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Civil War History: Archive

June 2022, Volume 68, No. 2

Mar 9th, 2022


“We Need a Press—a Press of Our Own”: The Black Press beyond Abolition
by Jim Casey

The Collective Making of Frederick Douglass’ Paper
by Benjamin Fagan

Humor, Minstrelsy, and the Representation of African Americans in Macon’s Georgia Telegraph and Georgia Citizen, 1855–1860
by Rosalyn Narayan

“The Gold of the Pen and the Steel of the Sword”: The Unlikely and Fleeting Celebrity of Theodore Winthrop
by Timothy J. Williams

Juno’s Civil War: Black Knowledge and Racial Resolution in Julia Collins’s The Curse of Caste
by Brigitte Fielder

Reading the Emancipation Proclamation: Viewing Race and Freedom during the Civil War Era
by Aston Gonzalez


JIM CASEY is assistant professor of African American studies, history, and English at Penn State, where he serves as the managing director of the Center for Black Digital Research. With P. Gabrielle Foreman, he is coeditor of The Colored Conventions Movement: Black Organizing in the Nineteenth Century (2021). He currently is writing a book on the rise of editors in the nineteenth- century United States.

BENJAMIN FAGAN is associate professor of English at Auburn University, where he teaches courses in early African American literature and culture. He is the author of The Black Newspaper and the Chosen Nation (2016), editor of African American Literature in Transition, 1830–1850 (2021), and coeditor, with Kathleen Diffley, of Visions of Glory: The Civil War in Word and Image (2019). He is currently working on a book-length project on the newspapers edited by Frederick Douglass.

BRIGITTE FIELDER is associate professor at the University of Wisconsin– Madison. She is the author of Relative Races: Genealogies of Interracial Kinship in Nineteenth-Century America (2020) and coeditor, with Jonathan Senchyne, of Against a Sharp White Background: Infrastructures of African American Print (2019). She is currently working on a book about racialized human-animal relationships in the long nineteenth century.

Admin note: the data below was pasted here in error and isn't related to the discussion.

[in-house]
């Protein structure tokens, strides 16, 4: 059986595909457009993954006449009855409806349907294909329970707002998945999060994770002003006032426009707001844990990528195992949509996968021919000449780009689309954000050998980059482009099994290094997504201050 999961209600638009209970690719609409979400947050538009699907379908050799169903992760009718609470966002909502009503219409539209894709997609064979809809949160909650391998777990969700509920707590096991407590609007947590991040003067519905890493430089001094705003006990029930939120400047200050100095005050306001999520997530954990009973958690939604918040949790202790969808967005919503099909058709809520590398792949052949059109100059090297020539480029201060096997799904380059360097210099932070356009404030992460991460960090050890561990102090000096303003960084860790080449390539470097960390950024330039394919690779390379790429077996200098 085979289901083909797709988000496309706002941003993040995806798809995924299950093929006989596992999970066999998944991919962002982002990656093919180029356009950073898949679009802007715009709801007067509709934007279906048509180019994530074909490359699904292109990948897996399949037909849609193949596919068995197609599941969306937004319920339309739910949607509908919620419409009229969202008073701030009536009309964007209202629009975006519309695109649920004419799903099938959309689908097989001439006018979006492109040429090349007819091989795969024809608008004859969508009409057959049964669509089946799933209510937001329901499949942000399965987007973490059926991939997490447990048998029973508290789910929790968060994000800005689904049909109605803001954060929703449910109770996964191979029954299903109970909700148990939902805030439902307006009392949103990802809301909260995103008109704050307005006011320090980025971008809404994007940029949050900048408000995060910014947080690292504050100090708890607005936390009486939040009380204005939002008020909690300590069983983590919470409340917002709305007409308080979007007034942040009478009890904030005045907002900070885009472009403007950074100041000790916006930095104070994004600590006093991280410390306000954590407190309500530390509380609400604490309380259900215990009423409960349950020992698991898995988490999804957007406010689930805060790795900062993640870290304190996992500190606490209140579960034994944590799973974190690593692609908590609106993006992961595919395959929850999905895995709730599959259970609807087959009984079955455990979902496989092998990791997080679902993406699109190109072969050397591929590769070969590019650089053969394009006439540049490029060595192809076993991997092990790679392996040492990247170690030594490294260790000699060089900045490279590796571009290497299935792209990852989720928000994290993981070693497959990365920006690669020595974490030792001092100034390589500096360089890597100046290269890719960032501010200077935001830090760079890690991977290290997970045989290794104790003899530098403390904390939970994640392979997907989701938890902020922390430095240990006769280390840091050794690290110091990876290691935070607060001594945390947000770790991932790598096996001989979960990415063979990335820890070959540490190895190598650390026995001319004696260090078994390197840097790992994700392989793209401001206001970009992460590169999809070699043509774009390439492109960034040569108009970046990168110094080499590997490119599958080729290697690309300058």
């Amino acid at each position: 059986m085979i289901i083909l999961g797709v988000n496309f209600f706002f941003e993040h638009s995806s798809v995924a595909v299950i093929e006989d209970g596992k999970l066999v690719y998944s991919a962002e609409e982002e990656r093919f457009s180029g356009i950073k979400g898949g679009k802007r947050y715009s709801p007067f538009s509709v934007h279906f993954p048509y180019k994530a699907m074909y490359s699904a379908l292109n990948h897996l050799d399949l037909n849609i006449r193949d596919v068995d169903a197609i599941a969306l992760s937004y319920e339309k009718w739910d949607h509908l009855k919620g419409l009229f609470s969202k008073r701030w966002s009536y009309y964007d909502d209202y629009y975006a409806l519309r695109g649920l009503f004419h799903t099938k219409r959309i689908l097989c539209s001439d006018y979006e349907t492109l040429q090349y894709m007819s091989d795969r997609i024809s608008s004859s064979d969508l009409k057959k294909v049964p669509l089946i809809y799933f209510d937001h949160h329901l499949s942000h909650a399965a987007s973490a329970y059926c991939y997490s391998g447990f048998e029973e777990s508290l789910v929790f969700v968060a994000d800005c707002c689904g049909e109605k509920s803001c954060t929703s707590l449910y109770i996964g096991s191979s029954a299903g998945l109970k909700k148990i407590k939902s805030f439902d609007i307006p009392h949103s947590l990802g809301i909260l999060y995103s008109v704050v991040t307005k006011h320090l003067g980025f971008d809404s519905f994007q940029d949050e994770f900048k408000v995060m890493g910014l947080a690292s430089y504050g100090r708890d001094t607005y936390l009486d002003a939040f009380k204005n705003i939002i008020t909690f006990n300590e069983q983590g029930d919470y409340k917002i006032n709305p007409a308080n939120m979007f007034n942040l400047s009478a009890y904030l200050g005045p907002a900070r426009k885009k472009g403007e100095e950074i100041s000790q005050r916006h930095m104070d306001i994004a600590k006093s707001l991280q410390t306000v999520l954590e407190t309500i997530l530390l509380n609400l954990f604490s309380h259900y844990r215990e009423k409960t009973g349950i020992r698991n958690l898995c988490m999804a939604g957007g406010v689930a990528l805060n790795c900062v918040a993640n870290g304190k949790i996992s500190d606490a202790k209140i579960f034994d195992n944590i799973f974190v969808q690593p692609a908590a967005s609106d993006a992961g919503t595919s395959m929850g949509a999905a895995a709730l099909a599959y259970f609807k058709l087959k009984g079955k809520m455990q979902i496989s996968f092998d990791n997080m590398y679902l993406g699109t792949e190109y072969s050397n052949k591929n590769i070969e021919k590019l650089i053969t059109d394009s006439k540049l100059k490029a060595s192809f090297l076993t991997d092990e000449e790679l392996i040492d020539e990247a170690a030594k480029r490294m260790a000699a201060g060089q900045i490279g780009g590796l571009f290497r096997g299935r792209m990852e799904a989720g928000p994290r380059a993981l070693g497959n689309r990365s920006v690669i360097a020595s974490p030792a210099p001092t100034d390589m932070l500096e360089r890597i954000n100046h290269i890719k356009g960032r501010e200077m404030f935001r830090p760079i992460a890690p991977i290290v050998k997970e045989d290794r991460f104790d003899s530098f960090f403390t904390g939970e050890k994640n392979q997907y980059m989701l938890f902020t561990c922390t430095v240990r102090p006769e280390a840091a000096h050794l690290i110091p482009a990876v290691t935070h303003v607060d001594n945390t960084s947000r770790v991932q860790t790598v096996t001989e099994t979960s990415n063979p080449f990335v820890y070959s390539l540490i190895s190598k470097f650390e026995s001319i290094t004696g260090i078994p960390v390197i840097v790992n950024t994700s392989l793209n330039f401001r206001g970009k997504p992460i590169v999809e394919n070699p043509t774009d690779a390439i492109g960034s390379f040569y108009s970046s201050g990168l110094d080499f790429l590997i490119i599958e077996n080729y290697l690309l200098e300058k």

ASTON GONZALEZ is associate professor at Salisbury University, where he teaches African American history. His 2020 book, Visualizing Equality: African American Rights and Visual Culture in the Nineteenth Century, explores how African American activists produced and circulated images to advance numerous campaigns for Black rights.

ROSALYN NARAYAN is an independent scholar whose research explores the antebellum newspaper press of the American South. Her previous work has appeared in Slavery and Abolition, and she is currently writing a monograph on enslavers’ ideologies and the Southern press in the late antebellum period.

TIMOTHY J. WILLIAMS is associate professor of history at the University of Oregon. He is the author of Intellectual Manhood: University, Self, and Society in the Antebellum South (2015) and coeditor, with Evan A. Kutzler, of Prison Pens: Gender, Memory, and Imprisonment in the Writings of Mollie Scollay and Wash Nelson, 1863–1866 (2018).


Book Reviews

Maladies of Empire: How Colonialism, Slavery, and War Transformed Medicine, by Jim Downs
     Reviewed by Thomas Balcerski

Arguing until Doomsday: Stephen Douglas, Jefferson Davis, and the Struggle for American Democracy, by Michael E. Woods
     Reviewed by Evan C. Rothera

Women Making War: Female Confederate Prisoners and Union Military Justice, by Thomas F. Curran
     Reviewed by Melissa DeVelvis

A Worse Place Than Hell: How the Civil War Battle of Fredericksburg Changed a Nation, by John Matteson
     Reviewed by Kathleen Logothetis Thompson

All That She Carried: The Journey of Ashley’s Sack, A Black Family’s Keepsake, by Tiya Miles, and On Juneteenth, by Annette Gordon-Reed
     Reviewed by Catherine Clinton